Fort Bragg holds all inclusive Heritage Day
September 3, 2010
FORT BRAGG, N.C. - Servicemembers hail from different cultures and ethnicities to serve alongside each other in the armed forces. On Saturday, those cultures and ethnicities met in the inaugural Heritage Day celebration held in the Mini Mall parking lot on Reilly Road.
Fort Bragg's Equal Opportunity Office sponsored the all-inclusive Heritage Day. According to a press release, the idea was conceived by Lt. Col. Rafael Boyd, program manager for the Fort Bragg Equal Opportunity and Human Relations Directorate.
"Throughout the year, we recognize minorities," Boyd said. "We needed a format to recognize everybody in unity and this is the format."
Sergeant 1st Class Dean Puzon and his wife, Stacy; and sons, Nicholas and Andrew spent the day taking in the celebration's sights and tastes.
Puzon, of the 1st Theater Support Command, Headquarters and Headquarters Company, shared a bite of pupusas with Andrew, 10. Pupusas is a traditional Salvadoran dish similar to a corn tortilla.
Sisters Ashley and Rachel Diaz served the dish, topped with cheese, pork, cabbage and tomato sauce.
"It was good bread," said Andrew. "It tasted kind of like a taco."
"I like the cabbage and the sauce mixture together. It gives it a really good flavor," added Dean, who stressed the importance of attending Heritage Day. "Understanding who each other is, is what our country is made up of," said Dean, a native of Silverdale, Wash. who is finishing his 20th year of service."
About 1400 people attended the multi-cultural observance, Fort Bragg officials said. The event was so well received that it will be become a yearly event, Boyd said.
Places of interest that were represented included India, Belize, Turkey, El Salvador, Japan, Egypt, Panama, the Ukraine and native America.
Entertainment ranged from Okinawa, Panamanian, hula and Native-American dancing to Puerto Rican and Cuban percussion performances, as well as Scottish bagpipe music.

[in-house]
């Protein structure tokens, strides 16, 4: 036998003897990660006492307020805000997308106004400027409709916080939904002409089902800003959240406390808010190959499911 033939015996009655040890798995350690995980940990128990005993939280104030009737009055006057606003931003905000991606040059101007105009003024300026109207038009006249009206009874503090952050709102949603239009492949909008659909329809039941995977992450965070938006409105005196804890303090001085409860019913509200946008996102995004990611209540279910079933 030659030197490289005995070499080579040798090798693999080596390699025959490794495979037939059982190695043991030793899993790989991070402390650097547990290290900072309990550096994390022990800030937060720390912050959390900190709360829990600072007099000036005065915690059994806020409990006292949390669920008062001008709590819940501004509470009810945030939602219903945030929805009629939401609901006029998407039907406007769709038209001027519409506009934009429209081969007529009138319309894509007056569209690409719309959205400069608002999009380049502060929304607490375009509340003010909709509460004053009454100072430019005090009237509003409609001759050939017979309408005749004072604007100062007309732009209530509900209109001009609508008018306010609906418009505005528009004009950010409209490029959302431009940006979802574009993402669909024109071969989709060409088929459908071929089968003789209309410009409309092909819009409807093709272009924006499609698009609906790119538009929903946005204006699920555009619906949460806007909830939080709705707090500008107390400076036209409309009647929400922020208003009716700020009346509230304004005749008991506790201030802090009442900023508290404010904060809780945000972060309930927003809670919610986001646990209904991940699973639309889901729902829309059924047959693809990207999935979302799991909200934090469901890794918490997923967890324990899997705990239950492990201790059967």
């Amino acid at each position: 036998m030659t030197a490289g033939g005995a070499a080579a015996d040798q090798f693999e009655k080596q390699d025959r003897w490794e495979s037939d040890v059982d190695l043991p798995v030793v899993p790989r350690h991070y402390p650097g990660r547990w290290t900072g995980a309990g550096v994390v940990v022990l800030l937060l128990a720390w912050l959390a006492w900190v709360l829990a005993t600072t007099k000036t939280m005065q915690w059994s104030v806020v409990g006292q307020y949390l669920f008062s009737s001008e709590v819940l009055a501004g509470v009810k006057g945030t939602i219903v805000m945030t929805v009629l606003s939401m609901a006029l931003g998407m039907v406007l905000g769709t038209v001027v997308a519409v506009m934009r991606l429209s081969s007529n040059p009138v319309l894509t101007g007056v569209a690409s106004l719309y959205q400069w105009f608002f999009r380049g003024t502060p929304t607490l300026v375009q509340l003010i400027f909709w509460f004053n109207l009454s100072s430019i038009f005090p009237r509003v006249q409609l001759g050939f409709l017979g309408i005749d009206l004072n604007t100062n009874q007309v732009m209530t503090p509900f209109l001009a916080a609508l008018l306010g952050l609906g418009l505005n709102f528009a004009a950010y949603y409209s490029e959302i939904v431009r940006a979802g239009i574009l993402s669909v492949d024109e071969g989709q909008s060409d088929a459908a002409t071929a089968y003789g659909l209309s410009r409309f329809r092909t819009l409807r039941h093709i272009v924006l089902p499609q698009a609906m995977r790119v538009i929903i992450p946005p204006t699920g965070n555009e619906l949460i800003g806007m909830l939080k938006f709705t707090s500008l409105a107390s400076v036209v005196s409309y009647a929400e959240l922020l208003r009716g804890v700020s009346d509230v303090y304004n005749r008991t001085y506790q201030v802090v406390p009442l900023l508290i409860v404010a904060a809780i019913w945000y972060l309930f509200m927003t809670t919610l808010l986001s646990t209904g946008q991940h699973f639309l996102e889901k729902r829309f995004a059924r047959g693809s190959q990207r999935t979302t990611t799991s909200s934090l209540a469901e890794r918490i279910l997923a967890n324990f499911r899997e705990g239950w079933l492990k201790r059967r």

Many people came forward eagerly to showcase their talents, from musical performances to preparing culinary delights, Boyd said. About 20 different countries, nationalities and ethnicities were represented.
Dorla Martinez shared traditional Belizean dishes such as curry chicken, coconut tarts, rice and beans and fried plaintains with those who attended.
"When I hear international, I want to get involved," said Martinez, who explained that she has traveled extensively as the spouse of an Army retiree. "One thing I recognize here in Fayetteville is that this is a melting pot."
Sharmila Udyavar brought the Indian flag, door decorations, jewelry, embroidered art and other Indian treasures to Heritage Day.
"We want to educate the Soldiers on what our culture is all about," she said.
For Kristen Mobley, the day provided another opportunity to involve son, Daniel, 4, in post activities, she said.
"They do all kinds of stuff on post and we like to get him out to see some of it," said Mobley, the wife of a Fort Bragg Soldier.
Amanda Pulparambil, 3, may not be ready to learn about different cultures, but she could enjoy the sights of Heritage Day, said her father, Staff Sgt. John Pulparambil of 97th Civil Affairs Battalion.
"I want to show her things that's going on," he said.
She smiled at the Black Daggers freefall, which kicked off the celebration.
Heritage Day is important to Fort Bragg if only because these Soldiers serve beside each other everyday, Boyd said.
"The fact of the matter is, the equal opportunity program includes everyone from all walks of life so that the military, as an institution, can foster respect for one another despite differences in background, whether they are cultural, biographical or any reason," he said.